Surge is a response of the entire engine which is characterized by a flow stoppage or reversal in the compression system. Upon surge, a compression component will unload by permitting the compressed air in downstream stages to expand in the upstream direction forming a planar wave which at high rotational speeds leads to flow reversal. The compressor can recover and can begin to pump flow, however if the cause of the surge is not removed, the compressor will surge again and will continue to surge/recover until some relief is provided. A surge can be initiated by a rotating stall. In this case, the sound would be a series of "bangs" with noticeable flames coming out of the engine. Surges can be very damaging to the compressor system.

For a given compressor, one can construct a performance map given developed data. On the vertical axis would be total pressure ratio, and on the horizontal axis would be corrected compressor inlet airflow. A stall line is constructed above the engine operating line. At low inlet airflow, the lines are very close to each other, but diverge as total pressure ratio and inlet airflow increases, e.g., takeoff, max climb and max cruise. So there is more stall margin designed into a compressor at critical speed operational points verses typical ground operations.
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Old 9th Jan 2012, 20:05
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Originally Posted by GY
The little input I have received directly has basically been the chance of any one pilot experiencing more than one engine stall in a career is low and that each stall occurrence will likely be quite different (single-bang, repeating, etc)
Gee, I must be lucky! I've had at least 4, all in the F-4. Of course, on three of them I was asking a lot from the engines.
  • First was going into full AB at 30,000' at very high AOA, low speed. A single shot gun blast in the ear (intakes adjacent to cockpit) and I pulled the throttles out of AB to recover.
  • The second was in the mid-twenty thousand foot range going downhill fast at 700+ knots IAS (supersonic) while pulling the engines out of full AB back to idle. That was a bit more interesting. A loud bang, followed by 8 seconds of loud buzz and then the engine recovered.
  • The third was 33,000 feet Mach 2.165 accelerating, more or less level. The aircraft began to yaw a bit and we trimmed to move the ball back in center. There was a loud report, a thump on the airframe, the nose immediately sliced toward the problem engine and rolled a bit that way (even though it was a ~centerline thrust aircraft). Reducing power ended the problem immediately.
  • The fourth was a loud bang on takeoff around 130 knots that recovered by itself. Learned later that this was caused by FOD.
Can I claim some sort of record?
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Old 9th Jan 2012, 20:10
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My friend on a DH leg sat next to an engine the surged several times after T/O on a 73N7G.
His comments were: sounded exactly like the sim… and when he talking to the pilot after landing , he was told the aircraft behaved just like the sim with the rolling surges, and the ”tail kicking”… and inside the dials showing increasingly fluctuating N1 anf EGT(red).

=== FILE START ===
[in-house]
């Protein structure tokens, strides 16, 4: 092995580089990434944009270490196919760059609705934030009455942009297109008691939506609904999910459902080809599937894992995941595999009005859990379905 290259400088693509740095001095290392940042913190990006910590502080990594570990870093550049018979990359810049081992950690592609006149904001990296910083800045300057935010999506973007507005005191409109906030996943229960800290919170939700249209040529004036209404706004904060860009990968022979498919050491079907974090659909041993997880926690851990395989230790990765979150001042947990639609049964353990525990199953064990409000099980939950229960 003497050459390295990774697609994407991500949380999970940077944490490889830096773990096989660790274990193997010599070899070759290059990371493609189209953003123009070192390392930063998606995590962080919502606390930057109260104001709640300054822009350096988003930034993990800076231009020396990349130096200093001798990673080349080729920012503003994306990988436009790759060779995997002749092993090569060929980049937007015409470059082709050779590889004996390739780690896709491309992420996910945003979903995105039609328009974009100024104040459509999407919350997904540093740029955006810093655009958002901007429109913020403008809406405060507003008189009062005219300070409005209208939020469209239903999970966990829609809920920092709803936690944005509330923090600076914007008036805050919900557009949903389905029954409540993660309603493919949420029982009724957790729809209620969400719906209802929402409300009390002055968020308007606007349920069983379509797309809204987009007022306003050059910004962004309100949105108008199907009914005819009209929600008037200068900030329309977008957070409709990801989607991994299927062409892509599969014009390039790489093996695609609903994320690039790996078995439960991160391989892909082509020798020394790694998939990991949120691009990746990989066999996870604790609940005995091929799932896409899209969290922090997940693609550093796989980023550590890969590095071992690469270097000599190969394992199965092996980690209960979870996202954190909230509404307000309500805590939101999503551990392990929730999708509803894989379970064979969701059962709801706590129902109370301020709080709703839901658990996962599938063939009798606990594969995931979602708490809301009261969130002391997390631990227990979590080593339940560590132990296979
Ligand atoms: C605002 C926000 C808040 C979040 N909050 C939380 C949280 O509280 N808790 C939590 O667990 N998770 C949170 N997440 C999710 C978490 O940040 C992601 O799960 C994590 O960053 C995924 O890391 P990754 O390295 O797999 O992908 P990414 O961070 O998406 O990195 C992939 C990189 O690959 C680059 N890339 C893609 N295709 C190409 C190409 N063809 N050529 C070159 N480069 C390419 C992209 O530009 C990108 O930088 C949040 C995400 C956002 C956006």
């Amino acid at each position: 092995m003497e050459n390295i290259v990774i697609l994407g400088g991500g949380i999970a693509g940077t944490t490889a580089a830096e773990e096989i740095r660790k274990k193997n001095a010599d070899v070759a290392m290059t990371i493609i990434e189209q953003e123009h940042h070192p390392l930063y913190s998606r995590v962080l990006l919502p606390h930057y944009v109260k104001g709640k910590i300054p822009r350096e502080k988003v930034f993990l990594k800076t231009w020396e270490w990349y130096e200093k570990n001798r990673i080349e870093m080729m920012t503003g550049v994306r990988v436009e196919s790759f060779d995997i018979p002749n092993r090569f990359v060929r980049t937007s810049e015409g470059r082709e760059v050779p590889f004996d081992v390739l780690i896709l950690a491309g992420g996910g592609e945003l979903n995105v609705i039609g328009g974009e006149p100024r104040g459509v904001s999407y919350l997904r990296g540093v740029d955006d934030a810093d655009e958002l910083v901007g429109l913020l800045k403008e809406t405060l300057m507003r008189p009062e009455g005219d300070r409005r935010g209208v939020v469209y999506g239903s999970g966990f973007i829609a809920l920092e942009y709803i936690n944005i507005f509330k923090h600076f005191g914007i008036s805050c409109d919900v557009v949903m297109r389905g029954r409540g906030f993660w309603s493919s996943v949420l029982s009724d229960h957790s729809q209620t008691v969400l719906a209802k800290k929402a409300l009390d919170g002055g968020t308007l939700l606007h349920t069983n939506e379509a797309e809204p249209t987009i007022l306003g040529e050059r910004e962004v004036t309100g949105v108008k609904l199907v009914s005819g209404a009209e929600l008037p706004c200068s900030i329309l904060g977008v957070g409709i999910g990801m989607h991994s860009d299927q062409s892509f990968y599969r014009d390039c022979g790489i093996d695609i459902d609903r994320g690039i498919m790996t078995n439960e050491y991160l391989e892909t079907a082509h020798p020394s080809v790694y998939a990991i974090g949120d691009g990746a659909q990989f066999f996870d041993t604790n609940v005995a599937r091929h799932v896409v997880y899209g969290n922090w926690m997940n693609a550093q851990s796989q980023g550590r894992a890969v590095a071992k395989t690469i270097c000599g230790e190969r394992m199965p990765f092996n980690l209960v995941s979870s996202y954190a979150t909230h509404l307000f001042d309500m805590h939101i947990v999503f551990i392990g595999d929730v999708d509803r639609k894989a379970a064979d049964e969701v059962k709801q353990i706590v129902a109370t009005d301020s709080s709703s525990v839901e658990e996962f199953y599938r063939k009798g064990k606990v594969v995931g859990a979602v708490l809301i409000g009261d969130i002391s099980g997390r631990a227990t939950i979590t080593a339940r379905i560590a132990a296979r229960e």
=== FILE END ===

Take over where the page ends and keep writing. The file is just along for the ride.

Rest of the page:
I used to fly an old worn out straight jet, biz jet, where, when standing up the throttles for T/O it was easy t o “stall” the engines if you didn’t easy the throttles up very very carefully. In flight the engines behaved much better… But on T/O you could easily give your self a week of not flying... if you did not pay attention setting T/O thrust… the sound of bad thing was a very quick fluf fluf fluf fluf fluf…

Last edited by plain-plane; 9th Jan 2012 at 20:48.
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Old 9th Jan 2012, 20:26
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Machinbird:

Can I claim some sort of record?
Hahaha, thanks for the input, you mil/ex-mil guys always on the edge of crazy things

To be fair, I did say the chance of more than one was "low", not "nil"... even so, thanks for the input. The second incident does sound more than mildly concerning - the buzz is interesting. On our F-16 simulations we have an "inlet buzz" sound cue - but I always thought that was only triggered at high AOA? Probably not related.

- GY
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Old 9th Jan 2012, 20:49
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Hello, just wanted to get feed backs as to how would a pilot inside a 737NG cockpit recognize and distinguish between an engine stall, surge, separation and severe damage
What would the Eng indications be like ( N1/N2 fluctuations etc) and any other physical characteristics like sounds, yaw.
A stall will blow forward, so for a second you will not only have a loss of thrust but it be the opposite. In low light you may see a fireball on the stalling engine. I have been at the nose of a 742 with JT9's advancing to high power during a stall and I could feel and see this happen.

Having said that it was quite normal on older engines with loose tolerances and simple controlls. On the modern engines it is rare but more detrimental to the motor, normally cause for it to come off wing.

When there is severe damage it can result in siesure (you will feel this and obviously see it in your instrumentation). Seperation is the worst case scenario, Drastic EGT change is th first indicator followed by eng speed reduction and fire is the largest issue.

Hope this was the simple answer you seek.